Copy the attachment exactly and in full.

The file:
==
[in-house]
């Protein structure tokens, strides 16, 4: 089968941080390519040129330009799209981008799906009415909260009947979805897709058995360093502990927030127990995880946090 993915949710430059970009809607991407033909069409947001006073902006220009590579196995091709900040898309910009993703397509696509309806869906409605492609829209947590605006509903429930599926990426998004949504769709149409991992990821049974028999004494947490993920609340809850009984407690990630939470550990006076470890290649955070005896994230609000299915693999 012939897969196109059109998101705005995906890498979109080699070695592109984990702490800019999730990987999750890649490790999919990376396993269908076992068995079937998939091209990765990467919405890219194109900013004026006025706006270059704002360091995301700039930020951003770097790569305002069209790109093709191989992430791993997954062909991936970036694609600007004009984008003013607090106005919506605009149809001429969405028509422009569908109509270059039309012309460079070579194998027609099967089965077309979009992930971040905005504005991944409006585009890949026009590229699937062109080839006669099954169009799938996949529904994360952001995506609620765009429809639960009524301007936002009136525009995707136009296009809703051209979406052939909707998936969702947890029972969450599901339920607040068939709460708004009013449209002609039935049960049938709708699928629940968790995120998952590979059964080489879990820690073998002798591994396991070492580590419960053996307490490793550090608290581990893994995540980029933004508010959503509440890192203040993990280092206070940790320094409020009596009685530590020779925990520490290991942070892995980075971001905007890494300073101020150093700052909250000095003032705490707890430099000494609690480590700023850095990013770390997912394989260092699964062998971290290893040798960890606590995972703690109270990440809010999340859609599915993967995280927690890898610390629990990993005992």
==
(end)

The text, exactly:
[in-house]
């Protein structure tokens, strides 16, 4: 089968941080390519040129330009799209981008799906009415909260009947979805897709058995360093502990927030127990995880946090 993915949710430059970009809607991407033909069409947001006073902006220009590579196995091709900040898309910009993703397509696509309806869906409605492609829209947590605006509903429930599926990426998004949504769709149409991992990821049974028999004494947490993920609340809850009984407690990630939470550990006076470890290649955070005896994230609000299915693999 012939897969196109059109998101705005995906890498979109080699070695592109984990702490800019999730990987999750890649490790999919990376396993269908076992068995079937998939091209990765990467919405890219194109900013004026006025706006270059704002360091995301700039930020951003770097790569305002069209790109093709191989992430791993997954062909991936970036694609600007004009984008003013607090106005919506605009149809001429969405028509422009569908109509270059039309012309460079070579194998027609099967089965077309979009992930971040905005504005991944409006585009890949026009590229699937062109080839006669099954169009799938996949529904994360952001995506609620765009429809639960009524301007936002009136525009995707136009296009809703051209979406052939909707998936969702947890029972969450599901339920607040068939709460708004009013449209002609039935049960049938709708699928629940968790995120998952590979059964080489879990820690073998002798591994396991070492580590419960053996307490490793550090608290581990893994995540980029933004508010959503509440890192203040993990280092206070940790320094409020009596009685530590020779925990520490290991942070892995980075971001905007890494300073101020150093700052909250000095003032705490707890430099000494609690480590700023850095990013770390997912394989260092699964062998971290290893040798960890606590995972703690109270990440809010999340859609599915993967995280927690890898610390629990990993005992």